The final data for the CRS Coffeelands Blog for 2011 are in. Google Analyticator tells me that the Fair Trade USA split from Fairtrade International was the year’s top storyline — related posts took the top five spots. Here are the 10 posts that were most frequently visited in 2011: 1. Paul Rice makes the […]
The Global Coffee Quality Research Initiative’s (GCQRI) Research Planning committee met in Nicaragua back in April to sketch out a preliminary five-year strategic research plan. The meeting produced two research agendas — one for coffee supply and another for coffee quality. On the supply side, there are two places where GCQRI and the international development […]
Good things continue to come from 5 de junio, a cooperative of determined farmers in the rugged mountains of Madriz in Nicaragua. Mostly, they are coming via Counter Culture Coffee, which is offering four different coffees from 5 de junio: a special-process single-origin espresso, a single-varietal microlot, an organic lot, and a Swiss Water decaf. […]
I have been suggesting here for the past few years that what is good for smallholder farm families can also be good for business. I don’t think I managed to persuade many people. Now competitiveness guru Michael Porter has succeeded where I have struggled in making a compelling case for investment that goes beyond the traditional goal of generating financial returns.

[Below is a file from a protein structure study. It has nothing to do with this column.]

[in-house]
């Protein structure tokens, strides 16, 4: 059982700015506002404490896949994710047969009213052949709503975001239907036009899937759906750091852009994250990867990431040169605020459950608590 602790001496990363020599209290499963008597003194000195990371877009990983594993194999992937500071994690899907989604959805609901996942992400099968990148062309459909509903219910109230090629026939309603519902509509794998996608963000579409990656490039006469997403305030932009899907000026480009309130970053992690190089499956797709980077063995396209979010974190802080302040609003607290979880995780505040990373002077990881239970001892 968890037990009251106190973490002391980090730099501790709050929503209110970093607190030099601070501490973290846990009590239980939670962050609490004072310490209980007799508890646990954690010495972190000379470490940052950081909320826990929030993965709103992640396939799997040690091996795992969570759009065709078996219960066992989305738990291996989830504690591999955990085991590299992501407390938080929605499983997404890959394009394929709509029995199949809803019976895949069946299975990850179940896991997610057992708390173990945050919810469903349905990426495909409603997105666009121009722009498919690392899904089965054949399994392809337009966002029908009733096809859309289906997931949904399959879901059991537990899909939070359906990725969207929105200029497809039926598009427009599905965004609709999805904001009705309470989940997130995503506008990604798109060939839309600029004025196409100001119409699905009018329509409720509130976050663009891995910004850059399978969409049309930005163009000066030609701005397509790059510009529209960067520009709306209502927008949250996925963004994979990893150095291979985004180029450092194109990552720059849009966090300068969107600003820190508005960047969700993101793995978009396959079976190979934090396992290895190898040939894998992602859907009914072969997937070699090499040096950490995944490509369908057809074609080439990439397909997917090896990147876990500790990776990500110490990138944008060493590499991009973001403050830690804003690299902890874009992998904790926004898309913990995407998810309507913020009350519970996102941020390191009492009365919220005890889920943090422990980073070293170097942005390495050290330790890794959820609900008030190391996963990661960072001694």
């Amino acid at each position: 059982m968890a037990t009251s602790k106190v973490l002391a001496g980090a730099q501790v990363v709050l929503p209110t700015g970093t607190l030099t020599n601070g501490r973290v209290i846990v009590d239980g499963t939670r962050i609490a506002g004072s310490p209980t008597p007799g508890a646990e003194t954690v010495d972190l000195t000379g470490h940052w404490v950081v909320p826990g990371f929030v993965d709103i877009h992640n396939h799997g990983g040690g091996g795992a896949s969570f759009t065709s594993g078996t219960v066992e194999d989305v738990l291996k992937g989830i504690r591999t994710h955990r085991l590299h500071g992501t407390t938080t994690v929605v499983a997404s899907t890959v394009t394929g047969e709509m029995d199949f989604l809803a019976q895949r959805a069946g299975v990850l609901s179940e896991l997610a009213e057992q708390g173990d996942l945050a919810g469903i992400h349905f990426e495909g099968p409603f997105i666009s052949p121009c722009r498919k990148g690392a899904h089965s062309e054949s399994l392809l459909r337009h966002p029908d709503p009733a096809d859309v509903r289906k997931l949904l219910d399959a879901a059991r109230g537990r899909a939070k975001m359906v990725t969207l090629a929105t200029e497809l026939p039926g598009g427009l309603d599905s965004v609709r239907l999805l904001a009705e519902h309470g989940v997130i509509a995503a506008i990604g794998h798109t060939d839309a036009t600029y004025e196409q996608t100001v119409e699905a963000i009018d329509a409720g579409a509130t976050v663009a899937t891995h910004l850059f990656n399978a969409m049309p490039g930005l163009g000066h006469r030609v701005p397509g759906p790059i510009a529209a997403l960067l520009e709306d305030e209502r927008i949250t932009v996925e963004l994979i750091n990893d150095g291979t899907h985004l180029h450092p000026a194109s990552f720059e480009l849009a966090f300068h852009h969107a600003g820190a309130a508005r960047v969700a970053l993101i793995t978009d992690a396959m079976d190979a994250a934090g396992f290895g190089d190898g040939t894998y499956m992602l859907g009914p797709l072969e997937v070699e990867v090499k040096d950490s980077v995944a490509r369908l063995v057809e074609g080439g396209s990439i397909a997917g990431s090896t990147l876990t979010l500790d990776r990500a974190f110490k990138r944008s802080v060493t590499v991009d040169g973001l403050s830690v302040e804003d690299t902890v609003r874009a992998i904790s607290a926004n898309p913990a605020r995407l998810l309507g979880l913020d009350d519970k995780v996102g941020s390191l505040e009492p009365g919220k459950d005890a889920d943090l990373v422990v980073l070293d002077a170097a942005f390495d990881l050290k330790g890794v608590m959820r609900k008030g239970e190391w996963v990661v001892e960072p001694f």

Images from our pulp natural pilot in Nicaragua — this is what innovation looks like in the community of Las Sabanas.
Lest someone think the subsidies we are providing to reduce farmer risk are the exclusive domain of development agencies and NGOs that spend other peoples’ money, I want to share some details today about a roaster that has taken a similar approach. Equal Exchange, the pioneering Fair Trade roaster, is paying a farmer organization in El Salvador to implement new post-harvest practices, without regard to cup quality.
The innovations that have potential to boost quality usually require up-front investment and involve some kind of risk. Unfortunately, most of that risk usally falls squarely on the shoulders of the people least able to bear it — smallholder farmers. We are supporting a pilot in Nicaragua that is heavy on quality-driven innovation and light on risk to farmers.